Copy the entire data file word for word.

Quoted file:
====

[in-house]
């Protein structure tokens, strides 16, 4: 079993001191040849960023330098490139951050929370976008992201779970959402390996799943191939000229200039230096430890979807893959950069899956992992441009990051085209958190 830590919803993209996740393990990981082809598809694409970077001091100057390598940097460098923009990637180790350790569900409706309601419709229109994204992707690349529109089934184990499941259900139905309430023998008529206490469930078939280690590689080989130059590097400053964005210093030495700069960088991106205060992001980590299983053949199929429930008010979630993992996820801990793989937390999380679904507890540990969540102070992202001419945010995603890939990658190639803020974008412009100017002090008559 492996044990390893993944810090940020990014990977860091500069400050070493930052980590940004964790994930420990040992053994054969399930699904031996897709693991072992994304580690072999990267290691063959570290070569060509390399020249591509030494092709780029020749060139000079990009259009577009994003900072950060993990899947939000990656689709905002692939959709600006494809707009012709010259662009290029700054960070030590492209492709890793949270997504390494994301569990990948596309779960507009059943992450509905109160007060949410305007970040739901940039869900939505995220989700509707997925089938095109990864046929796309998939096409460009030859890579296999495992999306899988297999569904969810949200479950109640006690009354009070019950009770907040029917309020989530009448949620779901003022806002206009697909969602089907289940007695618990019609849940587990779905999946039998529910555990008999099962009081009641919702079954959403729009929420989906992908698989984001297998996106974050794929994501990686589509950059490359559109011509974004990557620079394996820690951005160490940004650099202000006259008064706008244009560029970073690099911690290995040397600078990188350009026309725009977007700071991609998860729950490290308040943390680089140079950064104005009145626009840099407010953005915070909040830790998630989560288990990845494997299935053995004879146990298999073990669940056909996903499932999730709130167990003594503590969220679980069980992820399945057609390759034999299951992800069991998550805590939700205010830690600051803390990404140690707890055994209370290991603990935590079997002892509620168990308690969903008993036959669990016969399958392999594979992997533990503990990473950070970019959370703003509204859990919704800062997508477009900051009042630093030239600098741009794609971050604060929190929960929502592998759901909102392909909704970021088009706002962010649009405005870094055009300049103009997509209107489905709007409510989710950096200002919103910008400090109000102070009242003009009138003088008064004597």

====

[in-house]
């Protein structure tokens, strides 16, 4: 079993001191040849960023330098490139951050929370976008992201779970959402390996799943191939000229200039230096430890979807893959950069899956992992441009990051085209958190 830590919803993209996740393990990981082809598809694409970077001091100057390598940097460098923009990637180790350790569900409706309601419709229109994204992707690349529109089934184990499941259900139905309430023998008529206490469930078939280690590689080989130059590097400053964005210093030495700069960088991106205060992001980590299983053949199929429930008010979630993992996820801990793989937390999380679904507890540990969540102070992202001419945010995603890939990658190639803020974008412009100017002090008559 492996044990390893993944810090940020990014990977860091500069400050070493930052980590940004964790994930420990040992053994054969399930699904031996897709693991072992994304580690072999990267290691063959570290070569060509390399020249591509030494092709780029020749060139000079990009259009577009994003900072950060993990899947939000990656689709905002692939959709600006494809707009012709010259662009290029700054960070030590492209492709890793949270997504390494994301569990990948596309779960507009059943992450509905109160007060949410305007970040739901940039869900939505995220989700509707997925089938095109990864046929796309998939096409460009030859890579296999495992999306899988297999569904969810949200479950109640006690009354009070019950009770907040029917309020989530009448949620779901003022806002206009697909969602089907289940007695618990019609849940587990779905999946039998529910555990008999099962009081009641919702079954959403729009929420989906992908698989984001297998996106974050794929994501990686589509950059490359559109011509974004990557620079394996820690951005160490940004650099202000006259008064706008244009560029970073690099911690290995040397600078990188350009026309725009977007700071991609998860729950490290308040943390680089140079950064104005009145626009840099407010953005915070909040830790998630989560288990990845494997299935053995004879146990298999073990669940056909996903499932999730709130167990003594503590969220679980069980992820399945057609390759034999299951992800069991998550805590939700205010830690600051803390990404140690707890055994209370290991603990935590079997002892509620168990308690969903008993036959669990016969399958392999594979992997533990503990990473950070970019959370703003509204859990919704800062997508477009900051009042630093030239600098741009794609971050604060929190929960929502592998759901909102392909909704970021088009706002962010649009405005870094055009300049103009997509209107489905709007409510989710950096200002919103910008400090109000102070009242003009009138003088008064004597």